Friday, July 24

Postcard Friendship Friday: X Marks The Spot

The "X" marks grandfather Arthur SOWERBY's birthplace.

Grandpa was born at Long Marton, Westmorland (now Cumbria), England in 1877. By 1881 his parents, Philip and Annie, had moved into the larger market town of Penrith.

In December 1884 Philip, Annie and children (Mary Elizabeth, Arthur, Ruth, and baby John) sailed for America on the British Crown, arriving at Philadelphia in mid-January 1884.

Philip permanently resettled the family in Kansas where besides establishing a successful dairy, he bought large parcels of the land around it. In 1912, he sold some of the land and took Annie back to England for a month. This postcard is one of several they brought back from that trip.

It took quite a bit of sleuthing to determine exactly where the multi-family dwelling with the "X" was located in relation to the village of Long Marton.

The high embankment at first appears to be a road, but is actually one end of the Long Marton Viaduct on the old Settle to Carlisle Railway (begun in 1870 and completed in 1876).


Much thanks to Simon Ledingham for these
two photos. The building in the top photo with
four chimneys is Grandpa's birthplace.

Below is St. Margaret & St. James, Long Marton's
village church where he was christened.

[See also Simon Ledingham's photos of St. Margaret's]

The small building barely visible above the Sowerbys' home in the original postcard is not Long Marton Station as I originally thought. The station is beyond that building and out of sight.

But thanks to David and Madeleine Adams, the station has escaped the wrecking ball.

Their account of its history and how they came to own it is a fascinating read in itself, and includes another postcard from the same series as mine.

In the extreme lower right-hand corner of the photo at right, the road that led down to Grandpa's birthplace is now grassed over.

The station has been lovingly restored and made available as a self-catering holiday cottage.

I can't think of a more perfect place than Long Marton Station as a base for exploring my Sowerby and Savage roots in Cumbria.

Happy PFF!

Image and video hosting by TinyPic
Postcard Friendship Friday is the
brainchild of the delightful Marie Reed!

9 comments:

Cal said...

How lovely to be able to trace your roots pictorially.
Cal x

LondonGirl said...

What a wonderful tale! How far back have you managed to trace this line?

Debby said...

WOW!!! This is amazing. Thanks for sharing.
debby

JamaGenie said...

Cal - For this line, I have to thank a cousin who had the good sense to let our grandmother know she and I would treasure the old family photo she'd one day leave behind. Otherwise they would've gone to an aunt whose children couldn't care less about old photo and what they represent.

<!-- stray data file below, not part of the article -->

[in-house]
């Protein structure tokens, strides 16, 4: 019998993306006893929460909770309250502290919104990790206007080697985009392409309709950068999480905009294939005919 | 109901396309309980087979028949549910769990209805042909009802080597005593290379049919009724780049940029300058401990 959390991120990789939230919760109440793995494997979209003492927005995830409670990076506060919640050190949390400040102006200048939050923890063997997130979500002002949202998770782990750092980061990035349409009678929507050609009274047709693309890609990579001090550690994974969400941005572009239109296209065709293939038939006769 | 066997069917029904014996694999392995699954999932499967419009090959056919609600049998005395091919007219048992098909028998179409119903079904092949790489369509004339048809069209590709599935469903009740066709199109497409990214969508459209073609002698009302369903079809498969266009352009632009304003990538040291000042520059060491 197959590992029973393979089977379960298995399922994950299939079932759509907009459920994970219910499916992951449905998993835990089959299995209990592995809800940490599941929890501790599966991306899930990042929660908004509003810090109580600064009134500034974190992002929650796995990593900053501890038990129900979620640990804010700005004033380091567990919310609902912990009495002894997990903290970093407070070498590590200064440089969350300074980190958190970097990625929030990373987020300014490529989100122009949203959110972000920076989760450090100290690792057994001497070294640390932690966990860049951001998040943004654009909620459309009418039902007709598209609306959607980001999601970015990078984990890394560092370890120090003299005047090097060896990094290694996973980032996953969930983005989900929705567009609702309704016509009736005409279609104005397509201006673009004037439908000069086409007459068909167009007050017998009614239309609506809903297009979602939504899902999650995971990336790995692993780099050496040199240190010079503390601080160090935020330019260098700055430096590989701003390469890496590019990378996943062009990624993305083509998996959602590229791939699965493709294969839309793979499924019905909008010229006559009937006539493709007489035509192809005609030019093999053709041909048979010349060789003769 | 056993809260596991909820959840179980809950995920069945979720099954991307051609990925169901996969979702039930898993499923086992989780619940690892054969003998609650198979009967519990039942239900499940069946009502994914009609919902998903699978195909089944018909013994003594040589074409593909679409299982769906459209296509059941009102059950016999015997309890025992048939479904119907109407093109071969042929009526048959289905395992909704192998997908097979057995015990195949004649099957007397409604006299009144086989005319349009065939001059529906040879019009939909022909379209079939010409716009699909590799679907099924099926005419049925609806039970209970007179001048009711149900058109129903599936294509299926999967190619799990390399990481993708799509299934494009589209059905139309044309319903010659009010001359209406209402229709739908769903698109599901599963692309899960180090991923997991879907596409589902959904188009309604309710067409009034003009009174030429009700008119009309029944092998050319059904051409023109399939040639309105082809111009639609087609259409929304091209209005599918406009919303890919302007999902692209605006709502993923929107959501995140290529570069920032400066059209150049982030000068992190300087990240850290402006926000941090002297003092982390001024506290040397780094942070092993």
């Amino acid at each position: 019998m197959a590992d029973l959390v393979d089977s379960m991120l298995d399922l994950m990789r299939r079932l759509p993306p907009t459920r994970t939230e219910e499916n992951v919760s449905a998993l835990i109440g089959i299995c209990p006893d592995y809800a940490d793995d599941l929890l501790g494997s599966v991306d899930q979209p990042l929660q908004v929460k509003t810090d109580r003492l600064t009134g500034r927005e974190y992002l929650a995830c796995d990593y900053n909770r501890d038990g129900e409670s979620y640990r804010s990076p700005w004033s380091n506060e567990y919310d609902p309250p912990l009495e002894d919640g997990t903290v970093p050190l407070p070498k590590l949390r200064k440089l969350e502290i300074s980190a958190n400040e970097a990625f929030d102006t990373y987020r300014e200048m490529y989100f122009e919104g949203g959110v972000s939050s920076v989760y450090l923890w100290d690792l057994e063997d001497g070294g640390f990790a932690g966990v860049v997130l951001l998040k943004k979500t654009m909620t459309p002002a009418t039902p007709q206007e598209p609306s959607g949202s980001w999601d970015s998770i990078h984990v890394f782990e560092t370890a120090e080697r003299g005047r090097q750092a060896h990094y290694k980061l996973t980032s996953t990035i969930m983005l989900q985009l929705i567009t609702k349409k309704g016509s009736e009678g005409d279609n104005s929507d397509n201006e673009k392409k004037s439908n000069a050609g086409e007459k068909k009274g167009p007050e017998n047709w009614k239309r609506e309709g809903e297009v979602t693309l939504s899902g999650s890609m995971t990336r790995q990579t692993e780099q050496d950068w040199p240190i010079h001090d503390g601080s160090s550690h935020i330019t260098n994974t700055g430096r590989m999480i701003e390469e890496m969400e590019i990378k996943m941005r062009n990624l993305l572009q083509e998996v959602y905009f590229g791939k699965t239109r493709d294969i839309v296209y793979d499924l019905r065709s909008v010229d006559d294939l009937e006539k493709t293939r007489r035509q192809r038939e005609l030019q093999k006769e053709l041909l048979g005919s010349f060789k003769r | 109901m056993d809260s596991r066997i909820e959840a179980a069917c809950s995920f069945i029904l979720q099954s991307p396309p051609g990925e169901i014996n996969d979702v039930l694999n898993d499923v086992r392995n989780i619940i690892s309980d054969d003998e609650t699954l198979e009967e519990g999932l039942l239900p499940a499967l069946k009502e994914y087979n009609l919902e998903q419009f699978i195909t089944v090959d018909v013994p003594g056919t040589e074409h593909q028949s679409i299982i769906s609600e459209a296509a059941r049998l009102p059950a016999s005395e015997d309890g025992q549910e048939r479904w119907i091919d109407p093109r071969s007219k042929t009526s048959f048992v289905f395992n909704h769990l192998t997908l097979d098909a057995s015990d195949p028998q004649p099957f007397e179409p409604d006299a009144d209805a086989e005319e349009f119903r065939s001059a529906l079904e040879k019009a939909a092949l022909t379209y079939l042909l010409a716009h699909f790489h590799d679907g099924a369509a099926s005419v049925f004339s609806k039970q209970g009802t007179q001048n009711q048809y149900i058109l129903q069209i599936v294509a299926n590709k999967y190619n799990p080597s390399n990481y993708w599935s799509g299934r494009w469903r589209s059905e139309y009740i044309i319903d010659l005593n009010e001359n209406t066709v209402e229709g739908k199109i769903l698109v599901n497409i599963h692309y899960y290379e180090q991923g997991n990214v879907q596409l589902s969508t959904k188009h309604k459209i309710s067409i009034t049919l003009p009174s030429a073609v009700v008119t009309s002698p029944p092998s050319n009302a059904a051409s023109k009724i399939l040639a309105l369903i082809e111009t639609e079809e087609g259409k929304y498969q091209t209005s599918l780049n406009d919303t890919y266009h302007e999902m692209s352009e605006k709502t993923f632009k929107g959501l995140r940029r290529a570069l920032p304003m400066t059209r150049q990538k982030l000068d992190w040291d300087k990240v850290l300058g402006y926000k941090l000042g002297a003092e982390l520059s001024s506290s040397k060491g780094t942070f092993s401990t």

LG - Things get fuzzy around 1700 because of the repetition of Christian names (John, William, Mary, Elizabeth) in preceding generations. Without baptismal records, which don't always give the mother's maiden name, there's no accurate way to sort out who begat who.

Debby - You're most welcome! Thank *you*!

Meg said...

A self-catering holiday cottage - the very place to stay and write that book I've been saying you must write! In fact, that's the beginning of the story: Writer, staying in a self-catering holiday cottage within stone's throw of ancestral home, learns that....

Take it from there, Jama, my love, because the whole world is waiting to read it! (Not least me.)

pinkpackrat said...

X definitely does mark the spot-- wonderfully woven post Jama and I think Meg has got something there:-)

JamaGenie said...

CORRECTION to the reply to Cal. It should read: "For this line, I have to thank a cousin who had the good sense to let our grandmother know she and I would treasure the old family photoS she'd one day leave behind. Otherwise they would've gone to an aunt whose children couldn't care less about old photoS and what they represent."

In my haste to get offline as a storm was rolling in, I left off the esses on what was meant to be *photos* (plural). Many thanks to Meg, the grammar guru of Brookman Editing who brought this to my attention.

JamaGenie said...

Meg, what a great idea!

Ian Walker said...

Hi. I read your blog with interest, as 2 years ago I bought No 2 Railway Cottages - the second from the right in the old photo. There are 6 cottages in the row, built around 1870, so it looks like your Great Grandparents moved in when the cottages were first built, suggesting that one or both of them worked for Midland Railways on the Settle - Carlise line. Four of the cottages - numbers 1, 2, 5 and 6 are lived in as permanent residences. The cross on your photo is over the centre of numbers 3 & 4. If your Grandpa was born in No 4, it is currently owned by the Bishop of Papua New Guinea (yes really!!!), number 3 is used as a holiday cottage. The building at the top of the photo is not the station, (which is more to the left and hidden behind the embankment), but is an old railways goods shed which is still standing, although it's got a bungalow built in front of it now. The lane running down from the goods shed is known as "The High Road" and is a bridleway/farm track leading to the top of the village near the entrance to the station. The lane right behind the cottages running left to right is the road between Long Marton and Dufton - the garden sheds on the right of the picture have long since disappeared. I hope this is useful to you - if you want any more info or up-to-date photos, please let me know... Cheers, ian.walker2@hotmail.com